The following is a guest post from James who is documenting his path to early retirement over at Free in Ten Years (freeintenyears.com). He aspires to live on 25% of his income and invest the rest by being extremely frugal and avoiding typical consumer traps. He plans on being free from work in less than ten years, before the age of 38. You can follow him on twitter (@freeintenyears).
Having an emergency fund is a fundamental part of having healthy finances. The reasons are obvious – it’s a buffer against unemployment, it’s an insurance policy for unplanned expenses, and it’s peace of mind. For someone like me who is aiming for an early retirement an emergency fund is crucial.
The problem with typical emergency funds
Most emergency fund recommendations are to have six months to a year’s worth of expenses in a highly liquid account so that it can be accessed at a moments notice in case of an emergency. It’s important to note that this is not the same as a year’s worth of income – it doesn’t include any savings you might already be making.
It might be controversial, but having six months of expenses in a savings account is probably too conservative for the average person in my opinion. Lets assume that six months of expenses is $25,000 for the purposes of this example.
In a high interest savings account in the US, that money would earn approximately $250. Typically the emergency fund wouldn’t be used very frequently because periods of unemployment are (hopefully!) quite rare, as are large emergencies.
Using your mortgage to house your emergency fund
If you have a mortgage with an offset account or the ability to redraw without paying a fee, then you should consider putting a large portion of your emergency fund into the mortgage. My recommendation to someone who already had their $25,000 emergency fund in place would be to put approximately $20,000 into the mortgage and leave only $5,000 in a high-interest savings account.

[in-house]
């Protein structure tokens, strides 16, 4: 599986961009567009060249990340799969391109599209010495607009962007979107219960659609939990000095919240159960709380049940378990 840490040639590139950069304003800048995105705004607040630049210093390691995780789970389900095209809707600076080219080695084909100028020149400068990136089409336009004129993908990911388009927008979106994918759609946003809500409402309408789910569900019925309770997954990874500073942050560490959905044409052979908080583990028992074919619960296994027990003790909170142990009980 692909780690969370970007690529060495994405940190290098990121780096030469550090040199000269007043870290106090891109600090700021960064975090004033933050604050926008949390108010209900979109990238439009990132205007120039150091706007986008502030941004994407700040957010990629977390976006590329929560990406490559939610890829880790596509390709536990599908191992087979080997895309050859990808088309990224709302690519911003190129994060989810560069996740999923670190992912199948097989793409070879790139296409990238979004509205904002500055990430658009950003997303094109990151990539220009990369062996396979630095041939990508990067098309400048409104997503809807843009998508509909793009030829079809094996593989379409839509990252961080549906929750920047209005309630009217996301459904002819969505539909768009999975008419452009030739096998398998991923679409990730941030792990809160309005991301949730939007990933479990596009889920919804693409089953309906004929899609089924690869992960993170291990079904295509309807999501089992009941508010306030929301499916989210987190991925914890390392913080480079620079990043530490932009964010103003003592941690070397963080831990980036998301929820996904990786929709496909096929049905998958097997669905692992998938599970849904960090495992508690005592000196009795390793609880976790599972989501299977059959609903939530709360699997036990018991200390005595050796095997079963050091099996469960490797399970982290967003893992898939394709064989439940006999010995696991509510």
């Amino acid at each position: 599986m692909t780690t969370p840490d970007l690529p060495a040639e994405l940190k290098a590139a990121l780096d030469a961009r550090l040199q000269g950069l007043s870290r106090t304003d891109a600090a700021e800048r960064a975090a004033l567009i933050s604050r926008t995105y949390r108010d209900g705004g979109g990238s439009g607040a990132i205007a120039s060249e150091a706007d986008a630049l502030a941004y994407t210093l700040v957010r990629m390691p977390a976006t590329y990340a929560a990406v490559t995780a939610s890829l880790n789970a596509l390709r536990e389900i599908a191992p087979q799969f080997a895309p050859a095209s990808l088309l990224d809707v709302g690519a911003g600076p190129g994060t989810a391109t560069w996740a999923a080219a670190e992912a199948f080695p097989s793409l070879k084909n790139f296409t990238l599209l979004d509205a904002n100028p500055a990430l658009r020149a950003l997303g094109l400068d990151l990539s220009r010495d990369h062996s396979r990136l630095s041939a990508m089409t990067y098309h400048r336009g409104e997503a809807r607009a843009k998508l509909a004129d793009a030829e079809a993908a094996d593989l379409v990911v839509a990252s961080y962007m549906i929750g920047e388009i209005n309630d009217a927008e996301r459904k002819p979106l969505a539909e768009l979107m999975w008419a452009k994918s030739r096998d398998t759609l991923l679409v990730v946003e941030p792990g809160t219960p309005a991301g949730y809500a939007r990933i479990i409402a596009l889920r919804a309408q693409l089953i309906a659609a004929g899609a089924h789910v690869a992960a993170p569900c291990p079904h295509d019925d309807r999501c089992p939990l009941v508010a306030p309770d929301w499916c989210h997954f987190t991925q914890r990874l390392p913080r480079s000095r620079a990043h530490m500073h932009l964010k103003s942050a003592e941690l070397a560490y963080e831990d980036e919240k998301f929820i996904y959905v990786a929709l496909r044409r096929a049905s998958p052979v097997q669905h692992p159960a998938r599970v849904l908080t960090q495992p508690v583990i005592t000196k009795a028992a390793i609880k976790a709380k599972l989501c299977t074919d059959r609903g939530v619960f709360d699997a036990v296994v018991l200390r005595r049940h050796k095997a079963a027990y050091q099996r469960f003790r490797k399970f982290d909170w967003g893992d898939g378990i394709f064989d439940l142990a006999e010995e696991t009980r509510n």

This would mean that in the case of a large emergency, the bulk of the money might be one or two days slower to arrive, but aside from that, all other factors are positive. For example,
Typical emergency fund:
- $25,000 at 1% = $20 per month.
Mortgage-based emergency fund:
- $20,000 in the mortgage saving 4% = $66
- $5,000 at 1% = $4
Net gain: +$50 per month.
You should also check how long it takes for the bank to process a request for a redraw and what sort of process it is. A normal bank will take only a couple of days, but it’s worth knowing this before you start the process. The point of keeping $5,000 out of the mortgage is to hold you over until the balance arrives in your account.
In the case of unemployment $5,000 is likely to represent quite a significant period of living expenses and so should last you easily until the $20,000 arrives.
Consider pairing with a credit card
This strategy works particularly well with a credit card that has no annual fee that you put aside simply to be used until the redraw is processed. When the redraw arrives in your account, the credit card can be fully paid off – thus avoiding any interest charges.
Is your emergency fund too conservative?
Consider whether your emergency fund sitting around earning 1% or less is too conservative for you. Given the inflation rate at the moment, your emergency fund is actually losing value through inflation if you are earning less than about 3% on your savings account.
Every situation is unique and there may well be situation where having six months of living expenses in a savings account is necessary, but for most I suspect the normal emergency fund recommendation will see people unnecessarily lose money. For me, I only keep one month’s worth of expenses in a savings account and the rest is in the mortgage.
If you don’t have a mortgage, your emergency fund can also be put into an investment vehicle like an index fund, but again – check how long it takes to process a payment from your particular financial institution.
If you don’t yet have an emergency fund or are working towards one, rather than contribute to a savings account, just make extra contributions to your mortgage until you have your emergency fund fully in place. Just keep track of your additional contributions so you know how big your emergency fund is.
Consider whether your emergency fund is actually providing you with the maximum benefit – if you work in a stable job, have health insurance and haven’t used your emergency fund in living memory – perhaps you should consider whether it’s really the best thing for you to have so much cash sitting around losing value thanks to inflation.